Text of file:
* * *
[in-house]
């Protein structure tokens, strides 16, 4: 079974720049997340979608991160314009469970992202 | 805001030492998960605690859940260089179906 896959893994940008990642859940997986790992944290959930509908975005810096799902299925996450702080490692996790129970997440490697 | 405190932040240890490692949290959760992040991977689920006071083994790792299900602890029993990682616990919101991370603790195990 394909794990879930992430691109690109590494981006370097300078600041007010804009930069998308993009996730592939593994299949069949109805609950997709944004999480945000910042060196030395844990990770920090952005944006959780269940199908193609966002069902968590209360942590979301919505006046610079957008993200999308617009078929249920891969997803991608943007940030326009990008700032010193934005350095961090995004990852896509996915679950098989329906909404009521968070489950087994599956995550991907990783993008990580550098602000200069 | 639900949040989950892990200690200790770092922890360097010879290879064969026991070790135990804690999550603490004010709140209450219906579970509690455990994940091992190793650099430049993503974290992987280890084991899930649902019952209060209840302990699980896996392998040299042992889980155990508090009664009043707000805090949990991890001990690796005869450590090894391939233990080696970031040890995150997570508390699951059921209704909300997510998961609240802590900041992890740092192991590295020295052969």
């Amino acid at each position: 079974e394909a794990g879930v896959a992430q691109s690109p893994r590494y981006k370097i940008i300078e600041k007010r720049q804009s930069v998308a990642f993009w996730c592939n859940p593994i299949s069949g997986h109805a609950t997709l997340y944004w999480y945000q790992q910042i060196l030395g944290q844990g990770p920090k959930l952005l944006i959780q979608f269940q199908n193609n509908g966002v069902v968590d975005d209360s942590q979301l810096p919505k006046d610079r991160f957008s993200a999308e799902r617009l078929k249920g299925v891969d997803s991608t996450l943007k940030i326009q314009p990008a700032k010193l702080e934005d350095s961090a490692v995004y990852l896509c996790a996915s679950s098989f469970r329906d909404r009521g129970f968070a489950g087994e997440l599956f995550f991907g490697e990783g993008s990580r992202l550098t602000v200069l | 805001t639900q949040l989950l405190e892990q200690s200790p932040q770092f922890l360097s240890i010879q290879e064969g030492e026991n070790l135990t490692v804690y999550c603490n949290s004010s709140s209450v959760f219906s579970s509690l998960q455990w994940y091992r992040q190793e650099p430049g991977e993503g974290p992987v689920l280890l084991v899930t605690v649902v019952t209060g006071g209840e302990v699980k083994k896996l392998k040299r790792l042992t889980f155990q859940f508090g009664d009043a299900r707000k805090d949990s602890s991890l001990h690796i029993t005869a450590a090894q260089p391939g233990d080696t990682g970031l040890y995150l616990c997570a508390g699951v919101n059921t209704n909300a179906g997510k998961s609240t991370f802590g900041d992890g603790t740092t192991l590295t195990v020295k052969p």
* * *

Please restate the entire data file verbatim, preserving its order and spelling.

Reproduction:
[in-house]
């Protein structure tokens, strides 16, 4: 079974720049997340979608991160314009469970992202 | 805001030492998960605690859940260089179906 896959893994940008990642859940997986790992944290959930509908975005810096799902299925996450702080490692996790129970997440490697 | 405190932040240890490692949290959760992040991977689920006071083994790792299900602890029993990682616990919101991370603790195990 394909794990879930992430691109690109590494981006370097300078600041007010804009930069998308993009996730592939593994299949069949109805609950997709944004999480945000910042060196030395844990990770920090952005944006959780269940199908193609966002069902968590209360942590979301919505006046610079957008993200999308617009078929249920891969997803991608943007940030326009990008700032010193934005350095961090995004990852896509996915679950098989329906909404009521968070489950087994599956995550991907990783993008990580550098602000200069 | 639900949040989950892990200690200790770092922890360097010879290879064969026991070790135990804690999550603490004010709140209450219906579970509690455990994940091992190793650099430049993503974290992987280890084991899930649902019952209060209840302990699980896996392998040299042992889980155990508090009664009043707000805090949990991890001990690796005869450590090894391939233990080696970031040890995150997570508390699951059921209704909300997510998961609240802590900041992890740092192991590295020295052969």
């Amino acid at each position: 079974e394909a794990g879930v896959a992430q691109s690109p893994r590494y981006k370097i940008i300078e600041k007010r720049q804009s930069v998308a990642f993009w996730c592939n859940p593994i299949s069949g997986h109805a609950t997709l997340y944004w999480y945000q790992q910042i060196l030395g944290q844990g990770p920090k959930l952005l944006i959780q979608f269940q199908n193609n509908g966002v069902v968590d975005d209360s942590q979301l810096p919505k006046d610079r991160f957008s993200a999308e799902r617009l078929k249920g299925v891969d997803s991608t996450l943007k940030i326009q314009p990008a700032k010193l702080e934005d350095s961090a490692v995004y990852l896509c996790a996915s679950s098989f469970r329906d909404r009521g129970f968070a489950g087994e997440l599956f995550f991907g490697e990783g993008s990580r992202l550098t602000v200069l | 805001t639900q949040l989950l405190e892990q200690s200790p932040q770092f922890l360097s240890i010879q290879e064969g030492e026991n070790l135990t490692v804690y999550c603490n949290s004010s709140s209450v959760f219906s579970s509690l998960q455990w994940y091992r992040q190793e650099p430049g991977e993503g974290p992987v689920l280890l084991v899930t605690v649902v019952t209060g006071g209840e302990v699980k083994k896996l392998k040299r790792l042992t889980f155990q859940f508090g009664d009043a299900r707000k805090d949990s602890s991890l001990h690796i029993t005869a450590a090894q260089p391939g233990d080696t990682g970031l040890y995150l616990c997570a508390g699951v919101n059921t209704n909300a179906g997510k998961s609240t991370f802590g900041d992890g603790t740092t192991l590295t195990v020295k052969p």